We had to wait until a man from inside the regime and a reformist young King, dared to give shape to a new democratic Spain. That man from inside the regime was called Adolfo Suarez and became the first democratically elected Spanish Prime Minister after Franco’s death.

He passed away 3 days ago and was buried with all honours. 

While  I remembered his achievements and his visionary compromise with my nation, I could not help asking myself where was the arab Mr. Suarez. For a while I thought he was Mohammed Elbaradei. He had everything needed. Except coming from inside the old regime. And that’s why he failed to convince his people and lead the change, and “He has spent to many years outside Egypt”, was the most usual excuse to dislike him.

Then… who may be the leader of a future Syrian transition, when its best hope, its dreamers… may be facing too many years outside their country,… or death? 

I just hope someone inside Syria is watching the cherry and almond trees covered in spring flowers… and planning a dream, instead of dreaming a plan.

That’s why I used again this tag.

Because I do hope some time the flowers will give fruit. 

Yesterday an Enemy, Today a Friend?

Completely agreed with Amira. During the times of Mubarak, christians were threatened from time to time with the anuence (or direct colaboration) of army, as a way to enhance the risks of an islamist revolt, which would obviously exterminate Egypt’s christians same as happened in other places. My intuition tells me that Sisi is playing the same. He knows that westerns will support him if those prosperous christians are respected. and wil use that tool, same as Mubarak did, to remain in full power. Deja Vu.

Mia's Blog

This was originally published on EgyptSource.

The nuanced, complicated-nature, and symbolic defeat of a theological state that came with June 30 has left most Christians in Egypt ironically and dangerously excited, hopeful, and confident in the current government and more precisely, Field Marshal Abdel Fattah al-Sisi.

Seven months ago, on August 14, Egyptian Christians fell victim to an unusually coordinated and well-executed attack that extended to almost every province of the country. As Christians watched approximately 100 Christian institutions and churches destroyed and attacked by assailants across the country, they also saw the strength of Egypt’s security apparatus as it dispersed the pro-Mohamed Morsi Raba’a al-Adaweya and Nahda Square sit-ins. While authorities accused the Brotherhood of planning and launching the attacks in retaliation for the sit-in dispersals, the Brotherhood in turn denounced the attacks, accusing Egyptian security forces of orchestrating them as a means of framing the organization. Regardless…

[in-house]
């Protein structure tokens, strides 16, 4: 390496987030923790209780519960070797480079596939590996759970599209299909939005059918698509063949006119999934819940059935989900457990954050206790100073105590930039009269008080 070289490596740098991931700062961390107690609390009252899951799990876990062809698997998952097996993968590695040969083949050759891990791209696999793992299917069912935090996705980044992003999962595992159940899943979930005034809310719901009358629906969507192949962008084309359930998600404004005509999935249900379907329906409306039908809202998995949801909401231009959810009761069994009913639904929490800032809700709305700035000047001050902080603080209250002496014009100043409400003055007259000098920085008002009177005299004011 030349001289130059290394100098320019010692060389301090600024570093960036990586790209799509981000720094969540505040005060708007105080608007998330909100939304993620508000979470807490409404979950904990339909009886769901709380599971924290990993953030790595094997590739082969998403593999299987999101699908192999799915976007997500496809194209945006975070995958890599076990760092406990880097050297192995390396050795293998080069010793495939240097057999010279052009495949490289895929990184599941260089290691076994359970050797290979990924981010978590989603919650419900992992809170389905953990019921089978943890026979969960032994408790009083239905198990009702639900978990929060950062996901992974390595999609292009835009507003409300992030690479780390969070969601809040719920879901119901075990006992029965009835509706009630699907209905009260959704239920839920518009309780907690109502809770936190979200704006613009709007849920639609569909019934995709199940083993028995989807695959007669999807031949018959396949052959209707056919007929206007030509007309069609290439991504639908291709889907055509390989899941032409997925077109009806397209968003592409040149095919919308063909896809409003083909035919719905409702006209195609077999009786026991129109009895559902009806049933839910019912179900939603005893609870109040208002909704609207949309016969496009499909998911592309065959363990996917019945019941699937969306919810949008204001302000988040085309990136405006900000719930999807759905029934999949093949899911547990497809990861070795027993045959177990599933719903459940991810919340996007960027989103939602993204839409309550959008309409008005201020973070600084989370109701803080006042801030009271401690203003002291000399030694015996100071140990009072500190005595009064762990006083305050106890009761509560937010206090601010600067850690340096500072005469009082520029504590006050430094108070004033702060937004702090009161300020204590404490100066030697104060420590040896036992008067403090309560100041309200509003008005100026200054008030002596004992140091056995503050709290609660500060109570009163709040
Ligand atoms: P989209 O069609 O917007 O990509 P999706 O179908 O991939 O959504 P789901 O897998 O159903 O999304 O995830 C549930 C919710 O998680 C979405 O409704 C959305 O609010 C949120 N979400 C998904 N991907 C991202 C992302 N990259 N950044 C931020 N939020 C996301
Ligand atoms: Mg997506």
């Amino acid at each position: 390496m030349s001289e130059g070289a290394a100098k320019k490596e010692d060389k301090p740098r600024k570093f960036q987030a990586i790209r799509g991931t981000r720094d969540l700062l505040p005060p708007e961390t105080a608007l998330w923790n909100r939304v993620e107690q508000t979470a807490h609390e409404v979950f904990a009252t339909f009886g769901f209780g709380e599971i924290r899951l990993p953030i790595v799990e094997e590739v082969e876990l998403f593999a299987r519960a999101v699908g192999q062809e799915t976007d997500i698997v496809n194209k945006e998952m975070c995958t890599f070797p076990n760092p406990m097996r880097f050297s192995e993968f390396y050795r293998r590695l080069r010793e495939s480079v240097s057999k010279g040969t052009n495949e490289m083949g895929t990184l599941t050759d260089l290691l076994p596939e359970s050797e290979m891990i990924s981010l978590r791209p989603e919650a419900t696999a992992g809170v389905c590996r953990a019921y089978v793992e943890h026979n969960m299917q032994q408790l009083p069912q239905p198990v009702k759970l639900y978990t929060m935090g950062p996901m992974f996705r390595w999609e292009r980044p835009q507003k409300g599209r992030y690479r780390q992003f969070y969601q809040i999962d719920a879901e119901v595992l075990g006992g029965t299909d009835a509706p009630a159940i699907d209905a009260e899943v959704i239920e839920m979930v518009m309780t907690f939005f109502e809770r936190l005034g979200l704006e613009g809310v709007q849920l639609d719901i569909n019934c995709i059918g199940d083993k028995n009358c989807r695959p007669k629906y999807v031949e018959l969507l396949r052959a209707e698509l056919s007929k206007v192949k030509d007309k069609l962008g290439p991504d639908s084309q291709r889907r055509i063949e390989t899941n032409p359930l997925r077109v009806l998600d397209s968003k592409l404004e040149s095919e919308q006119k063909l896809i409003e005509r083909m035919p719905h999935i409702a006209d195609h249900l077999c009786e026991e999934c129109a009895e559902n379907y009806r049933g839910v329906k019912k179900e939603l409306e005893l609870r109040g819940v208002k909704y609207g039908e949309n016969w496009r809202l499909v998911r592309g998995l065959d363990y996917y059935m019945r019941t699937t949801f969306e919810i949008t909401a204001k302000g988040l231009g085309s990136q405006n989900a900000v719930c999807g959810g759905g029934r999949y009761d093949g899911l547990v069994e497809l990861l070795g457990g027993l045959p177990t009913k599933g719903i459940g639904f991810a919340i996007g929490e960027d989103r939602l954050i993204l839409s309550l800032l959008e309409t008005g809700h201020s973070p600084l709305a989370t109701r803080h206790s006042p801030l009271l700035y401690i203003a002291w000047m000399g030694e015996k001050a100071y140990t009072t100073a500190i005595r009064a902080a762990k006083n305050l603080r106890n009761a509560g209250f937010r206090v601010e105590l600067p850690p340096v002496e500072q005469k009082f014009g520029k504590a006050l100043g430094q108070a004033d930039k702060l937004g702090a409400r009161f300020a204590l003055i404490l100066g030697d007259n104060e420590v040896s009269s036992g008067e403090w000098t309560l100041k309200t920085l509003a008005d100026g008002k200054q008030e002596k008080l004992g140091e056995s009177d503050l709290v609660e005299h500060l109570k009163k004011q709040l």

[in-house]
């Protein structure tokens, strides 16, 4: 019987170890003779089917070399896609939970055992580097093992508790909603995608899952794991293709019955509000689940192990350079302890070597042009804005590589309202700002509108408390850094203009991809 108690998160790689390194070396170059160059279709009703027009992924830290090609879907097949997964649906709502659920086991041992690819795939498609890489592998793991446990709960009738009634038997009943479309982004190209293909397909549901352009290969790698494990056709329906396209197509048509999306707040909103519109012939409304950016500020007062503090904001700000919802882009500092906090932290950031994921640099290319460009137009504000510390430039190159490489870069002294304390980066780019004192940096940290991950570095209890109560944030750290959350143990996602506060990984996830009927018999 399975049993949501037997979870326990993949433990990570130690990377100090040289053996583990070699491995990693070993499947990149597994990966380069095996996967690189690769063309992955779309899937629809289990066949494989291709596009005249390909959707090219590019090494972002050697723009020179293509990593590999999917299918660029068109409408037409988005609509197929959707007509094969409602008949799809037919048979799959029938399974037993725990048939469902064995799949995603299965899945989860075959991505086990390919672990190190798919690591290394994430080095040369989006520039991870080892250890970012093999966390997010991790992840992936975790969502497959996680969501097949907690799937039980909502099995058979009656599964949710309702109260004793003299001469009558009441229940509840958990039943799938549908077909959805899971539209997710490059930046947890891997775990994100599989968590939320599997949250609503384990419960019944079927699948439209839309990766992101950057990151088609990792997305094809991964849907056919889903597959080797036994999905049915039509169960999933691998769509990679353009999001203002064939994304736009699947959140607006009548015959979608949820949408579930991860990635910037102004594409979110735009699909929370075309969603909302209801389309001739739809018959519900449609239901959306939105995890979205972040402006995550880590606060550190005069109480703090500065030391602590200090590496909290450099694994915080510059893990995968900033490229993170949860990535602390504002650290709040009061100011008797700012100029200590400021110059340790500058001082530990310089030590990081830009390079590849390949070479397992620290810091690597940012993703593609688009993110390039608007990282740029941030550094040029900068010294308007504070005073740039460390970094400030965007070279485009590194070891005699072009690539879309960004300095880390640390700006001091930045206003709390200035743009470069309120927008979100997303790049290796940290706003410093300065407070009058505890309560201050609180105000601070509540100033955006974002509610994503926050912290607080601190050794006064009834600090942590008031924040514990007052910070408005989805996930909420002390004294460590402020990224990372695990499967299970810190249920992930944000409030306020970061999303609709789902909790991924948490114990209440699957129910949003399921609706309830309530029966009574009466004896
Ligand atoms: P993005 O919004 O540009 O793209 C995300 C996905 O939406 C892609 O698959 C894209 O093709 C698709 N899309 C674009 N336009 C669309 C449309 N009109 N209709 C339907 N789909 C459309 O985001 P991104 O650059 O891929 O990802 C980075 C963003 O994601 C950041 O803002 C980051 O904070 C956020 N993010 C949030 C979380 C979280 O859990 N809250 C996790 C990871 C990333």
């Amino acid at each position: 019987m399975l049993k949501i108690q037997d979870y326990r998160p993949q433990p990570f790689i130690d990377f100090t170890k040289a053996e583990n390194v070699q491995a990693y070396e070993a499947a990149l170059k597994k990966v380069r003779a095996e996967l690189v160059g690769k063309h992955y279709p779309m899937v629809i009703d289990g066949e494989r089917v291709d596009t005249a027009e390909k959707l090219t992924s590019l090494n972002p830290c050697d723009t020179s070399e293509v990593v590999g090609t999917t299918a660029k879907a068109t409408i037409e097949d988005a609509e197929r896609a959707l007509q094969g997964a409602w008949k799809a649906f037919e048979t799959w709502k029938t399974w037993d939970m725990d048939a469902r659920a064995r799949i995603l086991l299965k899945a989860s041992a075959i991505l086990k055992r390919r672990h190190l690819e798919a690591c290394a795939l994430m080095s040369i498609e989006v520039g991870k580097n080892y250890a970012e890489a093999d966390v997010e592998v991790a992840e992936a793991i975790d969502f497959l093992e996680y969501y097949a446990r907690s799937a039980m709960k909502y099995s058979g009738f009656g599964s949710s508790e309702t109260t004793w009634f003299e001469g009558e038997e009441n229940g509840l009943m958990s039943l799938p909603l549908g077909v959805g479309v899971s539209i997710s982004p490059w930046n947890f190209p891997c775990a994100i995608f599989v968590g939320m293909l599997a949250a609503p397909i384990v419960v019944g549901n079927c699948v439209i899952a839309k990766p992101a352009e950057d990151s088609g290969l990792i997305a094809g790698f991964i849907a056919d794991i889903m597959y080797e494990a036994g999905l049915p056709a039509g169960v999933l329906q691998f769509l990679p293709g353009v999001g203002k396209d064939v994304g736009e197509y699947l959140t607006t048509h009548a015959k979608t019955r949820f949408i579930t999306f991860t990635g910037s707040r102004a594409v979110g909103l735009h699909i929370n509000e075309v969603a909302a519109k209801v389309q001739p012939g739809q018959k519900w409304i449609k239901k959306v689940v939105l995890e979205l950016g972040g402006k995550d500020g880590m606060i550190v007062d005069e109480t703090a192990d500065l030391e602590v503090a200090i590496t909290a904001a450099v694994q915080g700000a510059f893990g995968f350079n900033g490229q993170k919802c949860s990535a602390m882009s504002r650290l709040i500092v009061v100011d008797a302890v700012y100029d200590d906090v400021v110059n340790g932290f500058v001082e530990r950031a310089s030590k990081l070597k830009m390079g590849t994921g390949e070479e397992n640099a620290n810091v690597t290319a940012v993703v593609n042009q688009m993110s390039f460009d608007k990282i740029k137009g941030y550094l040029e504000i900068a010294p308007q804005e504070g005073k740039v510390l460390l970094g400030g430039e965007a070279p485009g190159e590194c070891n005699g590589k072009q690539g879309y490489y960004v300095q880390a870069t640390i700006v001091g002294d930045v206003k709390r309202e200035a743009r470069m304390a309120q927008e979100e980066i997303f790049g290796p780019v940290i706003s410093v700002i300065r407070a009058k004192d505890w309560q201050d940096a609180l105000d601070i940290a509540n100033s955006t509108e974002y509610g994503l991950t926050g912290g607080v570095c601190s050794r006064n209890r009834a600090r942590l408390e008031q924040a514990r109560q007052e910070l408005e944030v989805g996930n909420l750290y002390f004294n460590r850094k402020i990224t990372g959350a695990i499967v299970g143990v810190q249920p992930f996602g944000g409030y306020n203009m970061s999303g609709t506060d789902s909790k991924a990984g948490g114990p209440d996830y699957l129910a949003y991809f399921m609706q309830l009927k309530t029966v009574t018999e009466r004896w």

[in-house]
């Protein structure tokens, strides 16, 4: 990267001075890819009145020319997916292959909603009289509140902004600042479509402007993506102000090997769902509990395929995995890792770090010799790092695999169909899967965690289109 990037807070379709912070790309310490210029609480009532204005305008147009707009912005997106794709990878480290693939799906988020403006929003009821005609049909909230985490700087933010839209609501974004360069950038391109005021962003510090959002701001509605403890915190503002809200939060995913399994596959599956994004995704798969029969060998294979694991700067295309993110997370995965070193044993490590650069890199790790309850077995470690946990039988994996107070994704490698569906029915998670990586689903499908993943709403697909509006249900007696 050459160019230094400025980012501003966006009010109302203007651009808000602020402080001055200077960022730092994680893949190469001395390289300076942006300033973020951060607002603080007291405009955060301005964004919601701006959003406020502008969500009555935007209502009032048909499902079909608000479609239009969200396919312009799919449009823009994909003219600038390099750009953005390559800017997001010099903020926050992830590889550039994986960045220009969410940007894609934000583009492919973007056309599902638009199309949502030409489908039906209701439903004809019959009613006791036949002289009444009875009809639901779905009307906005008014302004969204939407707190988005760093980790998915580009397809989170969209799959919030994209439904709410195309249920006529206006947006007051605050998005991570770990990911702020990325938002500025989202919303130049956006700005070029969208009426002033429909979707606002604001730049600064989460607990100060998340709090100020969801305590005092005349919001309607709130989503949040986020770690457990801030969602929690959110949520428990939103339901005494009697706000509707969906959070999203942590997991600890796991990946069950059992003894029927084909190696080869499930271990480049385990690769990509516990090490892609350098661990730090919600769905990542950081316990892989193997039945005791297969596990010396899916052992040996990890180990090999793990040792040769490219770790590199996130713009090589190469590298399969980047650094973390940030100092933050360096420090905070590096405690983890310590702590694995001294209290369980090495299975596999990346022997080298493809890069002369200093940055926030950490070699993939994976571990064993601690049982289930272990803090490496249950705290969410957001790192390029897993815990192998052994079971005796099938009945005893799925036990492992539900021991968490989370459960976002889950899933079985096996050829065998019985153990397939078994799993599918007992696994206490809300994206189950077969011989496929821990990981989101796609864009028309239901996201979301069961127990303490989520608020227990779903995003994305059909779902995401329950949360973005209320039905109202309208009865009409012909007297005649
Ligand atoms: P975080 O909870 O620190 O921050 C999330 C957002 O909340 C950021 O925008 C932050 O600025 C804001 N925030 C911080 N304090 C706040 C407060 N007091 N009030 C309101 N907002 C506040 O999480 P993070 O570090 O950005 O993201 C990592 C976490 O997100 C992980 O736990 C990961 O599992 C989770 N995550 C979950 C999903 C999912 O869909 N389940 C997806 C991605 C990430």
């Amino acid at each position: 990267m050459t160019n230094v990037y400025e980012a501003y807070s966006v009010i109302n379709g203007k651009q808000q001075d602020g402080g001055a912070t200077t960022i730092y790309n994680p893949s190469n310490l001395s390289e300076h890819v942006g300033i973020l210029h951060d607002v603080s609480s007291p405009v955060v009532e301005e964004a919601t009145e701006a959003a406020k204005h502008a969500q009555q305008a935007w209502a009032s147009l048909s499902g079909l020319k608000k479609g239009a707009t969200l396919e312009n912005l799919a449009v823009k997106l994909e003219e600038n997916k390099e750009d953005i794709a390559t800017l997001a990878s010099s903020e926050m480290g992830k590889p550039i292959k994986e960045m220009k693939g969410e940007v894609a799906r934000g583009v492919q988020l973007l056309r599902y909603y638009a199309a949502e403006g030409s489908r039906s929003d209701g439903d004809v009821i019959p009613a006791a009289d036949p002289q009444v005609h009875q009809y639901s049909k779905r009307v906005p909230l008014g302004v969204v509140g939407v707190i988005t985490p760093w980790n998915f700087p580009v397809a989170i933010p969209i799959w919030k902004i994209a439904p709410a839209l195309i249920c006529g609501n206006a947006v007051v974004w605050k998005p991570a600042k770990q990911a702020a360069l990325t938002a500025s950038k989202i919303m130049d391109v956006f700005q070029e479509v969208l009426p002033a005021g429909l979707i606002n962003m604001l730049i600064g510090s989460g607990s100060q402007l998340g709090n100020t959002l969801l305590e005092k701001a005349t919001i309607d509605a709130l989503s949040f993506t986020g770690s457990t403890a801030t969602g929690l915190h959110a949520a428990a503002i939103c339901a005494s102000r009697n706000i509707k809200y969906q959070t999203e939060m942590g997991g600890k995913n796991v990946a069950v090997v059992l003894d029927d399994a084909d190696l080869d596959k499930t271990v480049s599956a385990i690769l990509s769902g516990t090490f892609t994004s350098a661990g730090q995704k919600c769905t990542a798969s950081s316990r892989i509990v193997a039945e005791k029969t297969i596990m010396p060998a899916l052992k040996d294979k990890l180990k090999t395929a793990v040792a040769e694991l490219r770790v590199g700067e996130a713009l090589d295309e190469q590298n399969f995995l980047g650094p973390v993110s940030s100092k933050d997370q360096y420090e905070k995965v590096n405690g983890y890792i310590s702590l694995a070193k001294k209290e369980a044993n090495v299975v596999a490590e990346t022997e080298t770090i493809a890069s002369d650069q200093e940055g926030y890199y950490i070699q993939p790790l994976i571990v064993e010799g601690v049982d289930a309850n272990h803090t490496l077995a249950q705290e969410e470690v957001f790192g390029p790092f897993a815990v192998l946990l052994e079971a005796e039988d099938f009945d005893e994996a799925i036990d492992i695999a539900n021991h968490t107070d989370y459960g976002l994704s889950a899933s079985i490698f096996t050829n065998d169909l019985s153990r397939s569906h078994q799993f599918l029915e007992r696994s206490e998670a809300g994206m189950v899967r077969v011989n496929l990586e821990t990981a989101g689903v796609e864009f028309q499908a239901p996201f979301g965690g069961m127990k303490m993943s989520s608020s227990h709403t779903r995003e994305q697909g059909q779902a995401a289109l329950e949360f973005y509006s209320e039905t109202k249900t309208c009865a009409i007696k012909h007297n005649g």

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Israel’s own misconception on “see no evil, hear no evil, speak no evil”

The next war is inevitable, Israelis believe, because our enemies hate us, they’re fanatics, they don’t care about dying, they like to die, etc.What’s fascinating, though, is how people here completely overlook these last eight years of peace and quiet on the northern border, which the air force did everything in its power to disrupt until finally, this week, it succeeded. How can anyone say the next war is inevitable, that we’re fighting “the war between wars,” after nearly eight years of tranquility on the border with Hezbollah and Syria?How? Because the great majority of people in this country don’t notice it when the Arabs aren’t killing us, only when they are. They have this idée fixe that the Arabs have one purpose in life, to kill Jews, and when they’re not doing it, they’re preparing to do it. So no matter how long the Arabs take a break from killing us, it doesn’t change the general Israeli view of them, nor does it change their view of how Israel should deal with them.And it’s not just on the northern border with Syria and Hezbollah; very few Israelis have any idea that the Palestinian Authority has been working with the Israeli army and Shin Bet for 10 solid years to shut down violence in the West Bank. If you mention that to them, many if not most Israelis will get irritated. They don’t want to hear it. They don’t want to hear that the Arabs are afraid of us and our army, and that if we leave them alone they’ll leave us alone – even after eight years Hezbollah, 10 years Palestinian Authority, 30 years Syria, 40 years Egypt or nearly 50 years Jordan of Arabs doing just that.